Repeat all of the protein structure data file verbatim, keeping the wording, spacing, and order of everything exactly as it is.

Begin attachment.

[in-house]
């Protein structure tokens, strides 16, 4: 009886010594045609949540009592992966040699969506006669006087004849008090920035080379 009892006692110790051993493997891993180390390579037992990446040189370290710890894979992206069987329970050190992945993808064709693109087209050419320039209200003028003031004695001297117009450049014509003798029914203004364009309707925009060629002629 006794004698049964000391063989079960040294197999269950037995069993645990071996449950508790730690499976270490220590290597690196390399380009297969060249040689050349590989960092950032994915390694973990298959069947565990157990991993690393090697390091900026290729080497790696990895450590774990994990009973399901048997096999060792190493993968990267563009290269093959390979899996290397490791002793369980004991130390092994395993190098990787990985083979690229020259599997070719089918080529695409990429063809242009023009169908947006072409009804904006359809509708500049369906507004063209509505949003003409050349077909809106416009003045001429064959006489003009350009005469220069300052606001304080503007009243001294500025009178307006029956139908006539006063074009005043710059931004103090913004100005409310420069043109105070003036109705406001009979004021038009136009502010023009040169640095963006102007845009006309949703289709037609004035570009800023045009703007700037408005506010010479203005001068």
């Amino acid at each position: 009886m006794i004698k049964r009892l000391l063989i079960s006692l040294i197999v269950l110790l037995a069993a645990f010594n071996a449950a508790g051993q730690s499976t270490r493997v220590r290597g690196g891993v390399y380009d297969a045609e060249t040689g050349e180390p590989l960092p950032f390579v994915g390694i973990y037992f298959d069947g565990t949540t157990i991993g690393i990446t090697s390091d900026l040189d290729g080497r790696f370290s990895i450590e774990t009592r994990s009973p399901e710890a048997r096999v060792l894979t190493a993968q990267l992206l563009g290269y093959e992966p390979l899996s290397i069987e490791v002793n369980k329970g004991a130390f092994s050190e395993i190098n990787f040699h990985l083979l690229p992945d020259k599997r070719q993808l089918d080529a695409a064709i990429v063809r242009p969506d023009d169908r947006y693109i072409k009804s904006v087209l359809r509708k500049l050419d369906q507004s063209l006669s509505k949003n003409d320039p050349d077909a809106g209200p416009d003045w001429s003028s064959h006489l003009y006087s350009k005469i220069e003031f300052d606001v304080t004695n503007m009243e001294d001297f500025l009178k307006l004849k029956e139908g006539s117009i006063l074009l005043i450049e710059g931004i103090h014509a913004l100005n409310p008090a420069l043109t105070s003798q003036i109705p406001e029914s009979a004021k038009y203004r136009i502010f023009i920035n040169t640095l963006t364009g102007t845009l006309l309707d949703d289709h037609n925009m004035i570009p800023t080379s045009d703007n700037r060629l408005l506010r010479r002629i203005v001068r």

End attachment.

[in-house]
């Protein structure tokens, strides 16, 4: 009886010594045609949540009592992966040699969506006669006087004849008090920035080379 009892006692110790051993493997891993180390390579037992990446040189370290710890894979992206069987329970050190992945993808064709693109087209050419320039209200003028003031004695001297117009450049014509003798029914203004364009309707925009060629002629 006794004698049964000391063989079960040294197999269950037995069993645990071996449950508790730690499976270490220590290597690196390399380009297969060249040689050349590989960092950032994915390694973990298959069947565990157990991993690393090697390091900026290729080497790696990895450590774990994990009973399901048997096999060792190493993968990267563009290269093959390979899996290397490791002793369980004991130390092994395993190098990787990985083979690229020259599997070719089918080529695409990429063809242009023009169908947006072409009804904006359809509708500049369906507004063209509505949003003409050349077909809106416009003045001429064959006489003009350009005469220069300052606001304080503007009243001294500025009178307006029956139908006539006063074009005043710059931004103090913004100005409310420069043109105070003036109705406001009979004021038009136009502010023009040169640095963006102007845009006309949703289709037609004035570009800023045009703007700037408005506010010479203005001068």
């Amino acid at each position: 009886m006794i004698k049964r009892l000391l063989i079960s006692l040294i197999v269950l110790l037995a069993a645990f010594n071996a449950a508790g051993q730690s499976t270490r493997v220590r290597g690196g891993v390399y380009d297969a045609e060249t040689g050349e180390p590989l960092p950032f390579v994915g390694i973990y037992f298959d069947g565990t949540t157990i991993g690393i990446t090697s390091d900026l040189d290729g080497r790696f370290s990895i450590e774990t009592r994990s009973p399901e710890a048997r096999v060792l894979t190493a993968q990267l992206l563009g290269y093959e992966p390979l899996s290397i069987e490791v002793n369980k329970g004991a130390f092994s050190e395993i190098n990787f040699h990985l083979l690229p992945d020259k599997r070719q993808l089918d080529a695409a064709i990429v063809r242009p969506d023009d169908r947006y693109i072409k009804s904006v087209l359809r509708k500049l050419d369906q507004s063209l006669s509505k949003n003409d320039p050349d077909a809106g209200p416009d003045w001429s003028s064959h006489l003009y006087s350009k005469i220069e003031f300052d606001v304080t004695n503007m009243e001294d001297f500025l009178k307006l004849k029956e139908g006539s117009i006063l074009l005043i450049e710059g931004i103090h014509a913004l100005n409310p008090a420069l043109t105070s003798q003036i109705p406001e029914s009979a004021k038009y203004r136009i502010f023009i920035n040169t640095l963006t364009g102007t845009l006309l309707d949703d289709h037609n925009m004035i570009p800023t080379s045009d703007n700037r060629l408005l506010r010479r002629i203005v001068r």